Just as happened during the previous thirty-years with NASCAR, bass fishing about fifteen-years later, followed by professional wrestling; interest in competitive barbecue was on the verge of a popularity explosion. With the proliferation of barbecue newsletters, magazines, Internet web sites, long term sponsorship deals and cable television networks featuring barbecue, the potential to earn big money was enormous.
Winning barbecue contests is not just about the prize money. The opportunity for the really big bucks existed in the sponsorship deals, endorsements, branding, and product development arena. Taking into consideration what contestants spend just for the privilege of competing, and factoring in transportation expenses, money for practice cooking, supplies, tow vehicles and other equipment, it’s not hard to see how some participants spend $35,000-$40,000 a year or more in the barbecue hobby. To recoup any of the money, you have to win and win often.
The serious competitors on the barbecue circuit cook at least 20 – 30 contests per year or more and to do that necessitates a large personal bank roll, or serious corporate backing, whether through a related business (i.e. manufacturing, distributing, licensing barbecue equipment and supplies) or through a corporate sponsorship arrangement.
Benny Johns had both…a successful barbecue restaurant located in Warren, Georgia, and a corporate sponsorship from Bodacious Barbecue Products, Inc., a company gaining in popularity on a national basis.
Benny hosted one of the most popular cooking shows on the Cable Cooking Channel—Barbecue with Benny. The show had poor ratings to begin with, but had steadily grown in popularity. The ratings improvement was building over the period of three years on the air and coincided with the growing popularity of barbecue as a competitive sport and victories at several of the nation’s biggest and most prestigious barbecue contests for the “Benny John’s Boot Scootin’ Southern-Style Barbecue” team. Benny had done very well with the restaurant, but even better on the barbecue contest circuit. He had won most of the big contests in Kansas City, Nashville, Tryon, and Memphis. It supplemented his income and provided a way to promote the restaurant.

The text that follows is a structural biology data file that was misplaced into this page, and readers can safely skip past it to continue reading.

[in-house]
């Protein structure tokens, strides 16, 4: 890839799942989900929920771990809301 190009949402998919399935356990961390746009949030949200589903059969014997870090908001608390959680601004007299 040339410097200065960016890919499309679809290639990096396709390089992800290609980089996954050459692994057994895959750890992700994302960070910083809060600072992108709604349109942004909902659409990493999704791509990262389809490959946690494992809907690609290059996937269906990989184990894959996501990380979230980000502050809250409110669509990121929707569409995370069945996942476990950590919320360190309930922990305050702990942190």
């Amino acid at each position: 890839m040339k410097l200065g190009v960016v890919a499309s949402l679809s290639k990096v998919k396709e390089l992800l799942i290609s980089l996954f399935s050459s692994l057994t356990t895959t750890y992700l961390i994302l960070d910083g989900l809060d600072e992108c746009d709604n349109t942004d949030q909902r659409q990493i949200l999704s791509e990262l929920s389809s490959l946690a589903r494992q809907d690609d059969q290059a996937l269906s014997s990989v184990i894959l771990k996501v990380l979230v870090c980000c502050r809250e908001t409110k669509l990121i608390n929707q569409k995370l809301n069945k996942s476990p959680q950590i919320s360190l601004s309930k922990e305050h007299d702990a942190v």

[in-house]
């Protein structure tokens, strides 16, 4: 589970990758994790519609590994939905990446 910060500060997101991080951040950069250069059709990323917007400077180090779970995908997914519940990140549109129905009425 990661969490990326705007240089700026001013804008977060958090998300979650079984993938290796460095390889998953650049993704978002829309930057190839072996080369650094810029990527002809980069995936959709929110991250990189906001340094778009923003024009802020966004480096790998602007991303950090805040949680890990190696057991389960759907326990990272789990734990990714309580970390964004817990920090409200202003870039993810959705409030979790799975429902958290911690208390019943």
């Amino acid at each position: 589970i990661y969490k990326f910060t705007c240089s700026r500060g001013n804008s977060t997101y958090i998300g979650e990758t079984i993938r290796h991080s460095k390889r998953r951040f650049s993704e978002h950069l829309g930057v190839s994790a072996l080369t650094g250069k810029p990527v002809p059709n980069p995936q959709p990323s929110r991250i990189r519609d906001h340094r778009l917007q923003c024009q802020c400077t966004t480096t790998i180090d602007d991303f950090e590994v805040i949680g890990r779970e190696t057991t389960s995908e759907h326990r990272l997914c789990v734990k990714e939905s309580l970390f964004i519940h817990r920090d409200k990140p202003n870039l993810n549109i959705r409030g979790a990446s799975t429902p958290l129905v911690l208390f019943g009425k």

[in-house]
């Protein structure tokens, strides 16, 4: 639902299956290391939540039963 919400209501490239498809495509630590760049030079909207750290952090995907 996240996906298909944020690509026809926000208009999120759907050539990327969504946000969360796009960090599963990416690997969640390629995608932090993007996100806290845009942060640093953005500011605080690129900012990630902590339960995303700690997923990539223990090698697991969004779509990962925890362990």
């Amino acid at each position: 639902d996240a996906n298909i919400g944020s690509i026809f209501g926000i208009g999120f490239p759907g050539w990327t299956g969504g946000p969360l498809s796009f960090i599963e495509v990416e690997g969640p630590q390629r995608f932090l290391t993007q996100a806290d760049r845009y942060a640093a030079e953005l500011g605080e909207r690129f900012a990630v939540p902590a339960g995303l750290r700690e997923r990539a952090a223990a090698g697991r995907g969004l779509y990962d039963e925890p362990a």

It was 9:30 a.m. on Tuesday and Benny Johns was preparing to open the restaurant when the restaurant phone rang. Deciding not to answer it, Benny continued the task of preparing the pans of pulled pork and ribs that would be reheated and served to the lunch crowd. Barbecue restaurants rarely served fresh barbecue to patrons because unlike a hamburger and French fries or nachos and burritos, real barbecue was anything but fast food. It was slow-food with a capital “S”. Benny preferred to pre-cook the meat and reheat it in a microwave or on the grill. Everybody in the business accepted the fact that “real pit barbecue” was hard to achieve commercially due to the quantities and time involved to make it.
Benny had a night man, John Waters that arrived at 4 p.m. each afternoon who seasoned and prepped whole chickens, slabs of ribs and pork butts for serving the next day. He tended the smokers at night while the meat cooked and cleaned up the place to make it ready for the next day’s service. The ribs and chickens were cooked the next morning just before opening. Waters had worked at the restaurant for almost 10 years and he’d been there longer than Benny had owned the joint. He had worked for the previous owner for several years before Benny purchased it.
After what seemed like forever, the phone finally stopped ringing. Just as Benny placed the last pan of meat in the oven and turned to head back into the walk-in cooler, the phone rang again.